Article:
No national clinical oversight of care being delivered to those in nursing homes, watchdog to tell TDs
Hiqa to raise concerns about care oversight shortcomings for some of State’s most vulnerable citizens
Nursing homes have borne the brunt of the coronavirus pandemic in Ireland, accounting for 54 per cent of the 1,606 deaths from the virus in the State. File photograph: iStock/Getty Images
The State’s health watchdog will today raise major shortcomings in the oversight of care for the most vulnerable citizens in nursing homes, the people most affected by the Covid-19 pandemic.
Health Information and Quality Authority chief executive Phelim Quinn is expected to tell the Dáil’s committee on Covid-19 that the current model of private residential care for older persons has no formal clinical governance links with the Health Service Executive. “Importantly, this means there is no national clinical oversight of the care being delivered to some of our most vulnerable citizens,” he is expected to say.
He will also say 80 per cent of nursing homes are operated by private providers and although funded by the HSE through the Fair Deal scheme the health authority did not know the sector.
Nursing homes have borne the brunt of the coronavirus pandemic in this country, accounting for 878 or 54 per cent of the 1,606 deaths from the virus in the State.
No further deaths from Covid 19 in the State were reported on Monday for the first time since March 21st.Taoiseach Leo Varadkar said it was a “significant milestone.
The National Public Health Emergency Team (NPHET), which made the announcement, said 59 new cases of coronavirus had been reported, however.
The Dáil’s Covid-19 committee, which is examining the State’s response to the Covid-19 pandemic, will also be told today that key State organisations left the nursing home sector and its residents “isolated” in the early days of the coronavirus pandemic.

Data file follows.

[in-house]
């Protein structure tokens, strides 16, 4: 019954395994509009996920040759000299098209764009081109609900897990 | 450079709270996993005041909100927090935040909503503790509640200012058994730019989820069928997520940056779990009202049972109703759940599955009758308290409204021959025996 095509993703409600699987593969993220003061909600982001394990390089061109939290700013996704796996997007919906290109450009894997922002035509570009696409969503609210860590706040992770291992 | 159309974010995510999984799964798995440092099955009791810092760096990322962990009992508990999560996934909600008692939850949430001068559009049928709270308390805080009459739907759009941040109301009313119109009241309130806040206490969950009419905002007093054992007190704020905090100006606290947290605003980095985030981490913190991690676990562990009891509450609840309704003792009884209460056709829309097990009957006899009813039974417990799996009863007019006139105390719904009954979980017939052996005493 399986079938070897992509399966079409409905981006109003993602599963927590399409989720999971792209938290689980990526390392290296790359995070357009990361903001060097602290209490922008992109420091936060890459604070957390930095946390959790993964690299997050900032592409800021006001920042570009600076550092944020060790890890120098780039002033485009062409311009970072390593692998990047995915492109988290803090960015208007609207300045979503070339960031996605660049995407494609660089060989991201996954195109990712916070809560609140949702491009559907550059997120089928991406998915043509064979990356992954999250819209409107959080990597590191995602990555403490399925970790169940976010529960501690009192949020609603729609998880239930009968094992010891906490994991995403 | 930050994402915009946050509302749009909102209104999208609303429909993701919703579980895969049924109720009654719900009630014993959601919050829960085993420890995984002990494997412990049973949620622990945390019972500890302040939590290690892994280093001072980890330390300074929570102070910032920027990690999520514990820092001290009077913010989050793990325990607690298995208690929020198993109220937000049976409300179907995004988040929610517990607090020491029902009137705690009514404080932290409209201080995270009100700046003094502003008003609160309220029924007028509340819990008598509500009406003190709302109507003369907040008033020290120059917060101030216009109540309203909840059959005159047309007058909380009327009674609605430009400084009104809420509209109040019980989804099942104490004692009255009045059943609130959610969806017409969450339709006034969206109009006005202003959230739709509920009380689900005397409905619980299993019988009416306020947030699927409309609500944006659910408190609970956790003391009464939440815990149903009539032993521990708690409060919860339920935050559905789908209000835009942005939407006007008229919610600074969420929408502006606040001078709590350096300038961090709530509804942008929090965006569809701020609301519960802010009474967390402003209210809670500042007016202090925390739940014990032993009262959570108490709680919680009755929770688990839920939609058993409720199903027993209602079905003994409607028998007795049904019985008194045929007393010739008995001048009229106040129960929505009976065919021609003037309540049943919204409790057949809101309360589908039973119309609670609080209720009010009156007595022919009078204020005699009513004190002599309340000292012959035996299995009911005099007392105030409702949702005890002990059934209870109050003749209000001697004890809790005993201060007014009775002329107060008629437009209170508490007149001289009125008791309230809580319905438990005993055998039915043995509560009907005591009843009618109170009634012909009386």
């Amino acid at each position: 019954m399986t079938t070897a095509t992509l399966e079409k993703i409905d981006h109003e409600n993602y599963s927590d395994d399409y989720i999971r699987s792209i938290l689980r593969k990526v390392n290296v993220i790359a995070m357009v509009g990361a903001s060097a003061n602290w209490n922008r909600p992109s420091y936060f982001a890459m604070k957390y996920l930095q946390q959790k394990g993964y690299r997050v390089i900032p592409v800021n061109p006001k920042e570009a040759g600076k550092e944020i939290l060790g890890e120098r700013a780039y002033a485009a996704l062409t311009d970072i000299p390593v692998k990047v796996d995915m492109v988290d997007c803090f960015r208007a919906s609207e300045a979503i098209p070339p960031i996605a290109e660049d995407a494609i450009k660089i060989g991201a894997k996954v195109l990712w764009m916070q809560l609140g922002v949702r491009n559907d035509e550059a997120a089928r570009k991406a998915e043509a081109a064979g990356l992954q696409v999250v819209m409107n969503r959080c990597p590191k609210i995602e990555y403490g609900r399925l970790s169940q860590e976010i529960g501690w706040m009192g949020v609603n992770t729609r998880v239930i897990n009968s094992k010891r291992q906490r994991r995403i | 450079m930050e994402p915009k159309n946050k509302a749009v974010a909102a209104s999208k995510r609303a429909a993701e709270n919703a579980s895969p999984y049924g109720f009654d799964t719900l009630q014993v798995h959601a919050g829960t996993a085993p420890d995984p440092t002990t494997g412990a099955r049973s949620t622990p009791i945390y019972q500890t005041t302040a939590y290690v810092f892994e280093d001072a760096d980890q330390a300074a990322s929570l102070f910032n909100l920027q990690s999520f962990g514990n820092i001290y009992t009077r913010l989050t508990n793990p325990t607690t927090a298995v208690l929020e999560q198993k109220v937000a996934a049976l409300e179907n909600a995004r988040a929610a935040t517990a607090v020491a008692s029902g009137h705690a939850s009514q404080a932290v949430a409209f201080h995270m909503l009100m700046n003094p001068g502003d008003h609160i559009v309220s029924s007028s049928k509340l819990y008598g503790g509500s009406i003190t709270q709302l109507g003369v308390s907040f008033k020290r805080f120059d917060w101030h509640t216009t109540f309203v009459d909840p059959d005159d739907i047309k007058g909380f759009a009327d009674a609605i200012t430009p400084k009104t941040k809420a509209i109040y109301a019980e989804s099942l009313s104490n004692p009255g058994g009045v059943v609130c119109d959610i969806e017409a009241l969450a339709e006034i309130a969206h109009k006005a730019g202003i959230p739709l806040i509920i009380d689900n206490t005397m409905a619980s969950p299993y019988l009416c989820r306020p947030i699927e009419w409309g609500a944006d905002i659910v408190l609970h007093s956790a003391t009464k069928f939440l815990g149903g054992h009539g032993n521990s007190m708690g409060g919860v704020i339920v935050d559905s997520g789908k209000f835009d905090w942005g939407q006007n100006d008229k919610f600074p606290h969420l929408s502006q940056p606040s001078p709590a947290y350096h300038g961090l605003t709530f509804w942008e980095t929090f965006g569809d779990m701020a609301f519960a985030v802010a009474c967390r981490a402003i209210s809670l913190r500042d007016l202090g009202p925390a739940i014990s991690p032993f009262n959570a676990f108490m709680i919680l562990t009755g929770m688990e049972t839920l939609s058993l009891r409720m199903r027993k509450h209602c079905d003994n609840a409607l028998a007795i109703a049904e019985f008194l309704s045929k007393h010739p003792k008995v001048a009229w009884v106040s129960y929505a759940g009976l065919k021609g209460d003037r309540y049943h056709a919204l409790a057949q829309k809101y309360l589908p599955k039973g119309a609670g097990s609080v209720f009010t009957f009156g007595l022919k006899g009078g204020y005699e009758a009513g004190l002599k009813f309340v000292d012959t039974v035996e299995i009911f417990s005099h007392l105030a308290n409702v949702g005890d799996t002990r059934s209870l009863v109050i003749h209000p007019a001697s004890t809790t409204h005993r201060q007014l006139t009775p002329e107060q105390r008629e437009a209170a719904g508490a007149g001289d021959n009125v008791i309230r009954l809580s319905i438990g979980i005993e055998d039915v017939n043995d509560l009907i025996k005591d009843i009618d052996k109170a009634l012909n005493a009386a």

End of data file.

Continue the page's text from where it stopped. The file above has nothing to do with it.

“We were exasperated. The sector required a specific plan. We knew that Covid-19 disproportionately impacts on older people. The planning and focus was almost exclusively on our acute hospitals. Multiple clusters initially emerged in our hospitals. But the numbers in nursing homes started to increase.”
Mr Daly is expected to tell the committee that in the absence of a national strategy and response for the nursing home sector, a number of challenges emerged. These included insufficient testing and personal protective equipment and the release of patients from acute hospitals to nursing homes without testing.
The committee will also hear from representatives of Sage, an advocacy group for vulnerable adults and older people.
According to the group’s opening statement which was sent to TDs in advance of the hearing, the initial warning signs regarding a Covid-19 pandemic were generally recognised by private nursing homes.
“However, because of the lack of effective working relationships with the HSE, and the focus at State level on an expected surge and resultant threat to the acute system, the dangers to the most vulnerable who were in nursing homes did not become centre stage until the systemic weaknesses of the outsourced system became clear.”
The group says that “the development of such a significant ‘blind spot’ at statutory level is something that requires considerable reflection.”
Furthermore, staff shortages in some cases led to “risk-taking with staff in some facilities having to continue to work while ill and in other cases encouraging people back from isolation”.
“Other staff, frightened for their own health and aware of the Covid-19 payments, chose to stay away, with the result that some nursing homes were so short-staffed that phone calls from extremely concerned and distressed relatives went unanswered, in some cases for days.”
Speaking in advance of the hearing, Sinn Féin TD Louise O’Reilly said the statement from Nursing Homes Ireland “points to a complete failure of the State to enact a structural plan for the nursing home sector, with the necessary financial and staffing resources, until late in the day”.